Daniel Burkhardt, Chief Product Owner, AIoT Lab: We have the goal of providing a solution architecture that enables ML model reuse and holistic AIoT DevOps. The implementation of leakage detection based on a Digital Twin of a pneumatic system provided us with relevant insights about the requirements and design principles for achieving this goal. In comparison to typical software development, reuse and AIoT DevOps require design principles such as continuous learning, transferability, modularization, and openness. Realizing these principles will guarantee the ease of use of AIoT for organizations with, e.g., no technological expertise, which in the long term leads to more detailed and meaningful Digital Twins and thus more accurate and valuable analytics.
Holistic Digital Twin: DT and Elevators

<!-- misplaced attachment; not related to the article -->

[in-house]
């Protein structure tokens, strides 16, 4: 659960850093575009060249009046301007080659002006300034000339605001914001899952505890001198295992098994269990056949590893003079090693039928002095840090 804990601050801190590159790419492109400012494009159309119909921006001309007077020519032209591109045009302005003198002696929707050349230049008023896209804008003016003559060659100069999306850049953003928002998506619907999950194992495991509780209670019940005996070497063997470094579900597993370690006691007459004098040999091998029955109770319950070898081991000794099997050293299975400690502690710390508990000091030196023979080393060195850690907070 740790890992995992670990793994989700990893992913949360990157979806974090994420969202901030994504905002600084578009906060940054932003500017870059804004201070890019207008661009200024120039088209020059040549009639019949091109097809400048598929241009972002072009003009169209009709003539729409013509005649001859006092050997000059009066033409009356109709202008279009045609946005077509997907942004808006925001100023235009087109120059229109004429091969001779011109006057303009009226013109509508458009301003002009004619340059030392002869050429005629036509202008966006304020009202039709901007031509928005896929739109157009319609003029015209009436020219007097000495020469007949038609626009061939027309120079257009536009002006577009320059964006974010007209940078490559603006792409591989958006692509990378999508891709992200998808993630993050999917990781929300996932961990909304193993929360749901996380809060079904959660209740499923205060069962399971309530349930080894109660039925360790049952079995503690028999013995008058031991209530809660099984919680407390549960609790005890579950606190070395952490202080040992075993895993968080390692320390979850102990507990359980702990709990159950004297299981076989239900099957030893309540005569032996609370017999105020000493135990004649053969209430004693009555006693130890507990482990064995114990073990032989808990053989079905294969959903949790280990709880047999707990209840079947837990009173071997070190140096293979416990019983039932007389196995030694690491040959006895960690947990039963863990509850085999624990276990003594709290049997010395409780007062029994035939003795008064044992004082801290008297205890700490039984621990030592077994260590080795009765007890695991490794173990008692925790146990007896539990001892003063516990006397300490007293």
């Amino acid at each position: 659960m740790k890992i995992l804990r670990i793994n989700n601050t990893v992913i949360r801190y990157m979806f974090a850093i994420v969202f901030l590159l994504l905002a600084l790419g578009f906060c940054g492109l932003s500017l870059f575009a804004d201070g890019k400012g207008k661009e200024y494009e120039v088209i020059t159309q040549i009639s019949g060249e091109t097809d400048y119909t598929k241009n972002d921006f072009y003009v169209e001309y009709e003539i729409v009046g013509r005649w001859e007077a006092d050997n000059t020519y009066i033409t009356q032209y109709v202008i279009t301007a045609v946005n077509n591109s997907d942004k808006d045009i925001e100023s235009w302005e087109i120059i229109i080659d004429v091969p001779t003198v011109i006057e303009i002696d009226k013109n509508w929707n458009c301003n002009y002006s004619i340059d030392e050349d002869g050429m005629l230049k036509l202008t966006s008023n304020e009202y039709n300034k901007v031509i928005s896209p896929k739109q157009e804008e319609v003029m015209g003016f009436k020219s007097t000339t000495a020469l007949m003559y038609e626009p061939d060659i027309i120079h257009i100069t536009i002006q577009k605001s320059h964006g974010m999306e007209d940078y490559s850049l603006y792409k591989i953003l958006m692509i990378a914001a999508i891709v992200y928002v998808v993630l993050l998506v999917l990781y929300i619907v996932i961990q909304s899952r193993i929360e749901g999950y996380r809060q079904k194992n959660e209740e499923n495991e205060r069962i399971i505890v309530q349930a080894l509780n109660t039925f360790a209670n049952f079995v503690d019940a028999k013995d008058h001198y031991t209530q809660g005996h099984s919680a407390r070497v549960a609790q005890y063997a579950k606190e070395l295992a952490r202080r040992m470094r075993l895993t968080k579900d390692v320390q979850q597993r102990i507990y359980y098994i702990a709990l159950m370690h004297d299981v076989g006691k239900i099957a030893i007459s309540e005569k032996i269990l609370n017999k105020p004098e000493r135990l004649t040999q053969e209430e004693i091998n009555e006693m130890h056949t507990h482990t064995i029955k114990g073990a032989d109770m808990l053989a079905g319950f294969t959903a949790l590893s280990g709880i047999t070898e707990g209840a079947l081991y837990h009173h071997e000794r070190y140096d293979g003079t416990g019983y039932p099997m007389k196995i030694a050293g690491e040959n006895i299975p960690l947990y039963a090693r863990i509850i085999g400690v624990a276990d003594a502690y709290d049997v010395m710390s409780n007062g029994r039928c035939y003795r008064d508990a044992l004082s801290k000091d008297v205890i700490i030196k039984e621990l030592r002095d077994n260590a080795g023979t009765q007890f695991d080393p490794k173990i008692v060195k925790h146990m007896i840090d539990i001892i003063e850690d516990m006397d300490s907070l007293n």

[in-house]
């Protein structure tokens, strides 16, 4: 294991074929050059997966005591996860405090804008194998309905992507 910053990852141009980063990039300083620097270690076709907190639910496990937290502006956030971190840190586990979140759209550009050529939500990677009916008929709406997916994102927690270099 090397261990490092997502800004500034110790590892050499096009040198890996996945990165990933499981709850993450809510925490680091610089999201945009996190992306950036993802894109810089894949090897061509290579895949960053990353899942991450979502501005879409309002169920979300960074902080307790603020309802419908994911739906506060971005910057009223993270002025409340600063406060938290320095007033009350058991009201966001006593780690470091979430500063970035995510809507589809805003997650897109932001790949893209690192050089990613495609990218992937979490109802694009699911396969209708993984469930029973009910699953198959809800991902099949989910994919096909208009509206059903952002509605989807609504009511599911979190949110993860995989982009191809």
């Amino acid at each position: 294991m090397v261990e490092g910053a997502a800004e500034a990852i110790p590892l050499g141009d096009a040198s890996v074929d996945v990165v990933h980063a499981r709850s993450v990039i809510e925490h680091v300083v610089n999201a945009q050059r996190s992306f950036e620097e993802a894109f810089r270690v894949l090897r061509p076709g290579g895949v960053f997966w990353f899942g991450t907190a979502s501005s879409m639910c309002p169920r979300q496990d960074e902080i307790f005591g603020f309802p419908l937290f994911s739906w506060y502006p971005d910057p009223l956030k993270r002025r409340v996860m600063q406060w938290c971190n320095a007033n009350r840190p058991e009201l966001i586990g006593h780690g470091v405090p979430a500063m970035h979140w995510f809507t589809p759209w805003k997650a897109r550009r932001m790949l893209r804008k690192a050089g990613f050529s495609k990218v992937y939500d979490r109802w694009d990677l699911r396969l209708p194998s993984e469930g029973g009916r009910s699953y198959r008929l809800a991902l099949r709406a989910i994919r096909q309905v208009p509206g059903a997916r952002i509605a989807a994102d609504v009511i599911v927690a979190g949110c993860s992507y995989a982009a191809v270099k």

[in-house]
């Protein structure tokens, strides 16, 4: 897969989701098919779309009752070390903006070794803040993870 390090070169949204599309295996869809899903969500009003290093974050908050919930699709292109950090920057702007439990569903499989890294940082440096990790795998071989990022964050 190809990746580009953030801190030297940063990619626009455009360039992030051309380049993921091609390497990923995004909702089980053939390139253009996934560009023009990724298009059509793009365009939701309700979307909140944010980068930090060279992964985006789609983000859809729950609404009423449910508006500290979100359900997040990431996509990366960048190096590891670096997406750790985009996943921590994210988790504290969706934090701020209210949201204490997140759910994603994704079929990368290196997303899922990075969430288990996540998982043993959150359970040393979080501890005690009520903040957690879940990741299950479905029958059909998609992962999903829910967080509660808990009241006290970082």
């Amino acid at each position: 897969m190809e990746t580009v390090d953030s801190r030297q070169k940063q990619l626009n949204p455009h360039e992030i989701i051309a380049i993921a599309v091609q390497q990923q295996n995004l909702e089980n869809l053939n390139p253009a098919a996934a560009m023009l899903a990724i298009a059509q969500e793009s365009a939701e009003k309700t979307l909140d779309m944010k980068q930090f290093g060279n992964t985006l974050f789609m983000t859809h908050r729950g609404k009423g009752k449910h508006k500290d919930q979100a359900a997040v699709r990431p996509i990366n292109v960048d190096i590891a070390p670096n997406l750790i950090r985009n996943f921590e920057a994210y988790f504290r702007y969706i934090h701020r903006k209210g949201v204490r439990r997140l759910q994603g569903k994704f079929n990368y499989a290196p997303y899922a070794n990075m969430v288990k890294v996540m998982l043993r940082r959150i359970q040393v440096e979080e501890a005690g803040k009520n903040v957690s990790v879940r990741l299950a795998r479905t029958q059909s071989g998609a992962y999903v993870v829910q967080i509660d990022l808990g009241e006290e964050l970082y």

A good example of the use of a holistic Digital Twin approach is elevators, since they have a quite long and complex lifecycle that can benefit from this approach. What is interesting here as well is the combination of the elevator lifecycle in combination with the building lifecycle, since most elevators are deployed in buildings. The example in the following shows how a standard elevator design is fitted into a building design. This is a complex process, that needs to take into consideration the elevator design specification, building design, elevator shaft design, and required performance parameters.
The CAD model and EBOM data of the elevator design can be a good foundation for the digital twin. To support efficient monitoring of the elevator during the operations phase, an increasing number of advanced sensors have been applied. These include, for example, sensors to monitor elevator speed, braking behavior, positioning of the elevator in the elevator shaft, vibrations, ride comfort, doors, etc. Based on these data, a dashboard can be provided that provides reports for the physical conditions and the elevator utilization.